Goofs from Dracula (1931)
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- When Dracula's brides converge on Renfield after he has passed out, Dracula enters and motions them away. As they are walking backwards, one bride steps on another bride's dress causing one bride to "catch" another. It is possible that she may have stepped on her own dress.
- In the scene where Van Helsing is attempting to catch Dracula's lack of reflection in a mirror, there are visible chalk marks on the floor showing Bela Lugosi where to stand for the shot.
- After Renfield accidentally cuts his finger, his bed is seen turned down in the long shot. Although Dracula has not had the time to perform the courtesy.
- When Renfield is killed, the sound of his body rolling down the steps reveals that they are actually made of wood and not stone.
- Pieces of cardboard placed on the lamps in bedrooms, apparently to shield lights for close-ups. It may have been intentional but no one in the cast ever notices.
- Dr. Seward's sanitarium is said to be both "near London" and "in Whitby." Whitby, on the Yorkshire coast in northern England, is nowhere near London.
- When the street doors of the London concert hall open to admit Dracula, the orchestra can be heard playing Franz Schubert's "Unfinished Symphony". But in the next shot, an instant later, they are playing the conclusion of the prelude to Richard Wagner's "Die Meistersinger".
- When Dracula is asking if Renfield has kept his trip to Transylvania secret, Renfield's valise jumps from Dracula's hands to the table. This is the result of a cut line.
- Joan Standing is wrongly credited as a maid, but she was actually playing the part of Briggs (a nurse). Moon Carroll played the uncredited part as a maid. She's the one who faints when Renfield is laughing very scary.
- On main title, Carl Laemmle's studio affiliation is listed as "Presient"
- Dr. Seward threatens to have Renfield confined in a "strait-jacket". Although this is probably a translation convention for the American audience rather than an unintentional slip, a British doctor would say "strait-waistcoat," which is what he says in Bram Stoker's novel and other filmed enactions of this scene.
- When the vampire bat hovers outside Lucy's window and flaps its wings, you can see the wires attached to the bat, pulling it up and down and causing the wings to flap.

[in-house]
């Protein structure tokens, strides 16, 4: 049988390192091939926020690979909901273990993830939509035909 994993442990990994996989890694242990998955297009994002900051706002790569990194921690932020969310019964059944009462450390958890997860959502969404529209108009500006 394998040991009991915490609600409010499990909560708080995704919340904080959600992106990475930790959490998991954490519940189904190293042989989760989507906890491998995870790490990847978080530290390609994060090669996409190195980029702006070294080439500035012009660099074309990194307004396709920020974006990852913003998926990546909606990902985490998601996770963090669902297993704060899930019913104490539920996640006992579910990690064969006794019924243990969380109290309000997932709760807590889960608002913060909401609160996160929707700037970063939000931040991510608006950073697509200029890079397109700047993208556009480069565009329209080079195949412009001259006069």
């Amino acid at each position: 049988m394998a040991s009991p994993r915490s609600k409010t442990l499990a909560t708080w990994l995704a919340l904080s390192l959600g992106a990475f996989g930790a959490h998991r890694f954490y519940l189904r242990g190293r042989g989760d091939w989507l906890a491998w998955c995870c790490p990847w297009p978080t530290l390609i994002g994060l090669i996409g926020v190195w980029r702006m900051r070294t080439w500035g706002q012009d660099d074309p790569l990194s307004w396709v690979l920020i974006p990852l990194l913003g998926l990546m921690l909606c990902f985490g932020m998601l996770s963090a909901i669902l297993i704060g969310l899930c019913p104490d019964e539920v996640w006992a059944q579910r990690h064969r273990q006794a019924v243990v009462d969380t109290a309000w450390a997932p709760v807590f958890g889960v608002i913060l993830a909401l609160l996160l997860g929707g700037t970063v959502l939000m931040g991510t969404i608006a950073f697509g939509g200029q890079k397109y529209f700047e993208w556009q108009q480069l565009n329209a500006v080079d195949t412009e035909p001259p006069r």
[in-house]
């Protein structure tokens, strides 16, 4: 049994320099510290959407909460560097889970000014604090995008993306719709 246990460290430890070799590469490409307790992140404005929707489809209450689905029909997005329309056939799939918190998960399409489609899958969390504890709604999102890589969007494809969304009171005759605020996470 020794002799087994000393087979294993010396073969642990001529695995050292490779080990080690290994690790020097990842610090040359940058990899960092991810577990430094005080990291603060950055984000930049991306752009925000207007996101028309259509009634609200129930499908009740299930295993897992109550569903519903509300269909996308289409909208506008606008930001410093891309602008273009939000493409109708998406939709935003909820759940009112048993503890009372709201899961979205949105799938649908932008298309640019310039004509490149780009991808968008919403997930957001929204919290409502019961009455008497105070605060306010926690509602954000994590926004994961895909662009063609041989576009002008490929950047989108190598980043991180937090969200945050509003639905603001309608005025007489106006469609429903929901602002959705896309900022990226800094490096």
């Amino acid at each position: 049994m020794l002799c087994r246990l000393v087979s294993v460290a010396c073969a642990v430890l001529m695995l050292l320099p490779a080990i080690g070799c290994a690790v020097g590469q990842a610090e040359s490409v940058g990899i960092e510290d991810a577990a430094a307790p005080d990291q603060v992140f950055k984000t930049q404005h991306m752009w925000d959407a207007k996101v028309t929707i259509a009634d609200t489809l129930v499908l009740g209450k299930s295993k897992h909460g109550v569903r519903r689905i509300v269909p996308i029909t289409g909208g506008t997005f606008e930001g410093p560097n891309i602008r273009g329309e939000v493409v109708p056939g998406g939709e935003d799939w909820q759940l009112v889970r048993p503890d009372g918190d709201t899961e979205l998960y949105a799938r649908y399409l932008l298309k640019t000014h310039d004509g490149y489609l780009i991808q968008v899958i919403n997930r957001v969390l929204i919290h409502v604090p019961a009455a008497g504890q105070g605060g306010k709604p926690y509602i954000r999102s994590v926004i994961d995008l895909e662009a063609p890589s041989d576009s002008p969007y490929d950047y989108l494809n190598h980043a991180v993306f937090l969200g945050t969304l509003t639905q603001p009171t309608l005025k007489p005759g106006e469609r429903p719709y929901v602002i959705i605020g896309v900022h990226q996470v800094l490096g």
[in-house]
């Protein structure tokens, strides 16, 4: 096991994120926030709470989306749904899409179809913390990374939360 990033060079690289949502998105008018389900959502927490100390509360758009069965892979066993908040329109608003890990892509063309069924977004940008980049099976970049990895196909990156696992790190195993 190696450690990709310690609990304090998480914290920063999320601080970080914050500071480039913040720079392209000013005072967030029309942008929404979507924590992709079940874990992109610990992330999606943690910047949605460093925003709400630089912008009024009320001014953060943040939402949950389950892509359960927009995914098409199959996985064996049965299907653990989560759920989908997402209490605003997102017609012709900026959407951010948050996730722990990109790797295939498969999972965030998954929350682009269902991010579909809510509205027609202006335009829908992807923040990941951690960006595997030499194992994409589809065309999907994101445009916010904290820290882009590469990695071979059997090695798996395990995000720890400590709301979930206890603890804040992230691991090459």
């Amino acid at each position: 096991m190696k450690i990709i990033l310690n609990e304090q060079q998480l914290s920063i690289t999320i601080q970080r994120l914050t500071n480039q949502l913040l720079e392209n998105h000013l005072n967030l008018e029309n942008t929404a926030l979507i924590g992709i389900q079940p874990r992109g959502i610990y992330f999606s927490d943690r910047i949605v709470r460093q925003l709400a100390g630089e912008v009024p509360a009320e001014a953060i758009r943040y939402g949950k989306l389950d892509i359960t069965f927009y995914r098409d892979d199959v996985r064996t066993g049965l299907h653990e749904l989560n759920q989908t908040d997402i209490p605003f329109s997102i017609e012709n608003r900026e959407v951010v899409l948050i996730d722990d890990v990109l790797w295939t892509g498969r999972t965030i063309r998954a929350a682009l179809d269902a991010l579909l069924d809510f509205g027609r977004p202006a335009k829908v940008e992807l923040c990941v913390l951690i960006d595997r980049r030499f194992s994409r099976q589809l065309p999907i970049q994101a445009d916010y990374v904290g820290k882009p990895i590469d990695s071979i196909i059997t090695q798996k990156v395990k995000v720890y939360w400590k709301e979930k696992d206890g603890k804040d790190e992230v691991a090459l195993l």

- When the innkeeper tells Renfield about Dracula, he holds his pipe in his left hand, except for one shot when it is in his right.
- The London girl selling flowers who is attacked by Count Dracula before he enters the concert hall can be seen moving while the policeman is blowing his whistle, even though she is supposedly dead.
- In the first shots of Dracula's castle a Virginia opossum, native to North America is seen in a castle in Transylvania.
- Armadillos (native to the Americas) are seen in Dracula's castle in Transylvania.
- When Dracula and Renfield first enter the castle bedroom, the door is closing by itself, hinged on the right side; after a scene shift the door is seen still closing (when it should have been shut by now), but is now hinged on the opposite side.
- At one point Dracula gets out of his Carfax Abbey coffin. In the background can be seen the great hall standing set for London After Midnight. A still exists of Lugosi carrying Chandler down these stairs and the scene is in the Spanish version. However, later his coffin is in the basement.
- In the film the peasant woman crosses herself in the Western way - from left to right. However, as she is Romanian, she would likely be Orthodox and would cross herself in the Eastern way - from right to left with three fingers held together.
- The first segment of the film set in Transylvania, much like the novel "Dracula", appears to be set as if the time frame is in the 19th century with horse drawn carriages, no electricity, and masted sailing ships. When Dracula arrives in England, the time period seems to shift to the (then) modern day of the 1930s. However in the 1930s, many areas of Europe were still without electricity or motor cars.
- Armadillos have leashes, bats have wires visible.
- When Mina and Lucy discuss Dracula, in the mirror reflection shot Mina's hands are in a certain position. It then cuts to a shot of them facing the mirror and her hands are positioned differently.
- When Renfield first enters the great hall of Castle Dracula the wall of windows to his right are glowing with light and cast distinct shadows as if lit by the sun, however he has arrived a the castle well after midnight. Presumably this is moonlight.
- During shots of the ship sailing in route to London the ship is experiencing very rough, rolling, and stormy seas including both torrential rain and waves washing across the decks and yet when shots of Dracula are shown as he comes up from the lower decks show a stable and completely dry setting.
- Wolf's bane is on the sleeping Mina's neck prior to Van Helsing's advice to use wolf's bane.
- While people are speaking Hungarian in public, at the time the film was suppose to take place, the country was part of the Austrian Empire, and people would have spoken German in public.
- In the scene where Count Dracula first meets Dr. Van Helsing and companions, Mina has covered her neck with a scarf to conceal the vampire bite-marks ( which Drs. Seward and Van Helsing examine). However, in all subsequent scenes, Mina (Helen Chandler) shows no marks or scars anywhere on her neck or throat.
- Dracula sleeps on a bed of his own Transylvania dirt. But whenever he rises, he is perfectly groomed, and his silk cape has nary as speck of dirt on it.
- The stuntman who takes the fall for Reinfeld, at the end, has neatly coiffed short black hair. Reinfeld was blond with loose, longer strands of hair, seen right before the fall scene.